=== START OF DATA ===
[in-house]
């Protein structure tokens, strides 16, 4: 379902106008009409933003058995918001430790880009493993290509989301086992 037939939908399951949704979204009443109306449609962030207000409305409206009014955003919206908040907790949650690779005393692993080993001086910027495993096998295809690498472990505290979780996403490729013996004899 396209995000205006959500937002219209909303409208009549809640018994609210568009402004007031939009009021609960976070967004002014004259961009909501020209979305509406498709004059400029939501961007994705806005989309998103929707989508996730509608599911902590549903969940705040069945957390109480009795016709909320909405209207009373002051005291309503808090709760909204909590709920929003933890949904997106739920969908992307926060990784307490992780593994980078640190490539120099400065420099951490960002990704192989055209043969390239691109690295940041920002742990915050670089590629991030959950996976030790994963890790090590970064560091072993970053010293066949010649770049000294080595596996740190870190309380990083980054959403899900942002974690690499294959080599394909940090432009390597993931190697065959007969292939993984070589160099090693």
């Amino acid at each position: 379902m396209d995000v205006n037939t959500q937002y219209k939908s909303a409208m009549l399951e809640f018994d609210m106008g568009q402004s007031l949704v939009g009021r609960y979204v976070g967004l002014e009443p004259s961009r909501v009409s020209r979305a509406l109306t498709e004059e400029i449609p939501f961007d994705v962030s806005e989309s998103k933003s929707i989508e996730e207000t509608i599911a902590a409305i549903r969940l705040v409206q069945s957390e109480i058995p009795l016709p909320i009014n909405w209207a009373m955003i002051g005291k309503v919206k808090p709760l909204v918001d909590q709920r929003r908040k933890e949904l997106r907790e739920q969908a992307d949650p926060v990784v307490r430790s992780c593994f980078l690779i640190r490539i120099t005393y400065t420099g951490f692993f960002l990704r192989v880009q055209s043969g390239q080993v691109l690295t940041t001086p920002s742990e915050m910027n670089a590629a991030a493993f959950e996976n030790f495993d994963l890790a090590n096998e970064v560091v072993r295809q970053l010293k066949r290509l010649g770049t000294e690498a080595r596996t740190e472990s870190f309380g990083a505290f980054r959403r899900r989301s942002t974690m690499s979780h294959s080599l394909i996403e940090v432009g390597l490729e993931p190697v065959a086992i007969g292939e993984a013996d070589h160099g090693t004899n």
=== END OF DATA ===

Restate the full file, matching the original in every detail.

[in-house]
């Protein structure tokens, strides 16, 4: 379902106008009409933003058995918001430790880009493993290509989301086992 037939939908399951949704979204009443109306449609962030207000409305409206009014955003919206908040907790949650690779005393692993080993001086910027495993096998295809690498472990505290979780996403490729013996004899 396209995000205006959500937002219209909303409208009549809640018994609210568009402004007031939009009021609960976070967004002014004259961009909501020209979305509406498709004059400029939501961007994705806005989309998103929707989508996730509608599911902590549903969940705040069945957390109480009795016709909320909405209207009373002051005291309503808090709760909204909590709920929003933890949904997106739920969908992307926060990784307490992780593994980078640190490539120099400065420099951490960002990704192989055209043969390239691109690295940041920002742990915050670089590629991030959950996976030790994963890790090590970064560091072993970053010293066949010649770049000294080595596996740190870190309380990083980054959403899900942002974690690499294959080599394909940090432009390597993931190697065959007969292939993984070589160099090693």
């Amino acid at each position: 379902m396209d995000v205006n037939t959500q937002y219209k939908s909303a409208m009549l399951e809640f018994d609210m106008g568009q402004s007031l949704v939009g009021r609960y979204v976070g967004l002014e009443p004259s961009r909501v009409s020209r979305a509406l109306t498709e004059e400029i449609p939501f961007d994705v962030s806005e989309s998103k933003s929707i989508e996730e207000t509608i599911a902590a409305i549903r969940l705040v409206q069945s957390e109480i058995p009795l016709p909320i009014n909405w209207a009373m955003i002051g005291k309503v919206k808090p709760l909204v918001d909590q709920r929003r908040k933890e949904l997106r907790e739920q969908a992307d949650p926060v990784v307490r430790s992780c593994f980078l690779i640190r490539i120099t005393y400065t420099g951490f692993f960002l990704r192989v880009q055209s043969g390239q080993v691109l690295t940041t001086p920002s742990e915050m910027n670089a590629a991030a493993f959950e996976n030790f495993d994963l890790a090590n096998e970064v560091v072993r295809q970053l010293k066949r290509l010649g770049t000294e690498a080595r596996t740190e472990s870190f309380g990083a505290f980054r959403r899900r989301s942002t974690m690499s979780h294959s080599l394909i996403e940090v432009g390597l490729e993931p190697v065959a086992i007969g292939e993984a013996d070589h160099g090693t004899n």